Mental wellbeing at work

Did you know that 73% of agency workers rate the stressfulness of their jobs at 7+ out of 10, and that 25% of us have had time off due to stress, anxiety or depression? (CIPR State of the Profession survey 2019/20).

In response to the growing importance of mental wellbeing at work, the CIPR is now running a one day course aimed at people managers, leaders and directors who are keen to build their knowledge and confidence in this area so they can create the right kind of supportive environment for their teams to thrive. 

My motivation for attending the course was to equip myself with a better understanding of the key factors that affect mental wellbeing, as well as get a handle on the techniques I need to adopt as a manager in order to help promote wellbeing in the teams I work with. The course objectives promised to deliver:

  • Have increased knowledge and understanding of mental health and stress at work
  • Help reduce the stigma associated with mental ill health within your workplace
  • Build awareness of yourself and others in order to foster effective communication
  • Begin to create a team climate that supports mental wellbeing moving forward
  • Be confident in having effective conversations relating to mental wellbeing

Beyond the basic understanding that mental ill health and stress are among the leading causes of absenteeism as well as having an adverse impact on productivity, engagement and morale, I didn’t really know what to expect from the day so it was an unexpected bonus to find myself in a small and friendly group led by the very capable Cathy Conan, who’s perfectly placed to deliver training to our industry, being an integrative psychotherapist with a comms background herself. Cathy established a warm and confidential atmosphere from the start that encouraged us all to share our experiences frankly, which was a boost for our own mental wellbeing as managers, as well as really enrichening the learning.

Through the day we covered the following key themes:

  • Organisational change and implementation
  • Post-pandemic reset
  • Support for individuals
  • Creating a culture that supports wellbeing
  • Tools and techniques

Some key takeaways to give you a flavour of the learning:

  • Right brain stress response is automatic and not under our conscious control
  • Stressors are different for each of us – don’t presume to know but ask and listen
  • We need human contact for wellbeing so the cumulative effect of the last year’s lockdowns should be recognised
  • It’s really important to find satisfying hobbies to down regulate stress – engaging but relaxing at the same time
  • Our body is where we hold emotions and experience stress – movement is very important for releasing this
  • If we live our lives permanently in strain, we will move to burnout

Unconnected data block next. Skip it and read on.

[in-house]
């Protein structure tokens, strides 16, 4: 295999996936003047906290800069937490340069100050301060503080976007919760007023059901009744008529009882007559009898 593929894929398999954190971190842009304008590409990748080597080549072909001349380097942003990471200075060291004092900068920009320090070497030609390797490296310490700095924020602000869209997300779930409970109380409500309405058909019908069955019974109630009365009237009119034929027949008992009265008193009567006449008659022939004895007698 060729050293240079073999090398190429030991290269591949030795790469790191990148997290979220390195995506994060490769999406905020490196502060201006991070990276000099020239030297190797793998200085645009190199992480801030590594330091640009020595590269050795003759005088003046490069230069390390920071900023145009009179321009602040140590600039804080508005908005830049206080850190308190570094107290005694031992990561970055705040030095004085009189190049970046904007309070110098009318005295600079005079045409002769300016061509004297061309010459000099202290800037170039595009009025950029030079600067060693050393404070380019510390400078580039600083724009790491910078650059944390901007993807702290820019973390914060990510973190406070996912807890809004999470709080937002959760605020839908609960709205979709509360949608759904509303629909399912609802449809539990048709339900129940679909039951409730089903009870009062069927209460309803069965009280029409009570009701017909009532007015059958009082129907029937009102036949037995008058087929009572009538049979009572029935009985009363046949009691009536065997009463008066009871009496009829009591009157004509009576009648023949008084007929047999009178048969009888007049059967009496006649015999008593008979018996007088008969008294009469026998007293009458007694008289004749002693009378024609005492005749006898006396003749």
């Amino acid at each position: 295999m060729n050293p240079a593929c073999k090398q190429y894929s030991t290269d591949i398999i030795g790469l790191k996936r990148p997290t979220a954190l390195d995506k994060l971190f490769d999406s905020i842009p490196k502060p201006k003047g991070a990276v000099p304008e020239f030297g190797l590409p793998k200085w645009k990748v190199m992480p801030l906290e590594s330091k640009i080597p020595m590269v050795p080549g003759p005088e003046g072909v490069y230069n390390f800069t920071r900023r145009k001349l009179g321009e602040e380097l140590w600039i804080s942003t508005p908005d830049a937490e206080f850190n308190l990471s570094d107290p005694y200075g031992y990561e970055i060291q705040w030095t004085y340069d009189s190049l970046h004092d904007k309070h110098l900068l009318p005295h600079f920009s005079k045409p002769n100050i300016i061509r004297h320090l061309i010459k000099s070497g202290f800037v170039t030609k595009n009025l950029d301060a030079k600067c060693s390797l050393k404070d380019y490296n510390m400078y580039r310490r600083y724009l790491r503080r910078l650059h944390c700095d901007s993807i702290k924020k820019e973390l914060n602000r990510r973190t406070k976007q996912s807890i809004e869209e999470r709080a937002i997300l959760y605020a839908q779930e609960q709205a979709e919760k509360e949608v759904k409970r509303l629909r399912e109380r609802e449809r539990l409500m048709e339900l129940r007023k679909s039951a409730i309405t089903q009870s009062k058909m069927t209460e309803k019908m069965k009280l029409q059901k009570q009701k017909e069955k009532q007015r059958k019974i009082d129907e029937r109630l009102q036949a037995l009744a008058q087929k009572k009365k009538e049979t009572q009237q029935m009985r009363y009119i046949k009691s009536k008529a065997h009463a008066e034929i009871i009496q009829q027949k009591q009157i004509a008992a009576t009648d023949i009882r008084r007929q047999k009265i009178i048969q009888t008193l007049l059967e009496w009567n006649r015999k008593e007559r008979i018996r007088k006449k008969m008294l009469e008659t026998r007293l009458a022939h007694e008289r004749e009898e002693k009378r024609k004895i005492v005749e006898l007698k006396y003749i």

• You can’t force yourself from burnout to performance mode – you need spells in recovery, and that’s the focus needed now after a year plus of living with the pandemic

As managers, we need to set the right kind of nurturing culture for our teams by embodying a healthy approach to mental wellbeing ourselves. We must look after ourselves before we can support others effectively so self-care was a touchpoint throughout the training. Regular breaks, fresh air and exercise are crucial for keeping ouselves mentally fit and well. We should recognise that our needs are biological, social and psychological, and look to see if they’re being met across this spectrum.

We also spent a fair amount of time discussing the importance of boundaries. We are there to encourage and support our teams, but not to parent them. We need to be clear about setting expectations and laying out the support available in our organsations. Ultimately, we’re there to empower team members to help themselves, not to try to diagnose or fix their problems ourselves. Regular one to ones are vital for being attuned to any changes that might signal someone is struggling with anxiety and stress. It is also very important to create a safe environment to help people overcome their barriers to opening up, so helpful conversations that involve careful listening are key.

Another very interesting and valuable section of the course focused on the difference between sympathy and empathy, with the latter being the more constructive goal.

Finally, we unpacked the six factors highlighted by the Health and Safety Executive as fundamental for getting right if you are to create a healthy working environment: the level of demand place on individuals, degree of autonomy experienced, support available, quality of working relationships, clarity on roles and boundaries, and recognising the impact of change.

We closed the day by coming full circle to where we started: mental wellbeing starts with us as individuals if we are to become effective managers in this crucial area. In Cathy’s words, I need to put my own oxygen mask on first, asking myself what I need to do to make sure I’m thriving, before I can help others do the same. Never stop asking ‘What’s OK, what isn’t OK?’, and always be sure to listen critically to others.

The CIPR’s next Mental Wellbeing at Work course will take place 7 September, 09:30-15:30. Click now for full details and to register: https://cipr.co.uk/CourseDetail?EventKey=MWW070921&TrainingCode=RE&TKey=1093515

Ruth Jackson is Chair of CIPR E Anglia and Communications Manager at Cambridge Enterprise, University of Cambridge. She received a free place on the course as a volunteer.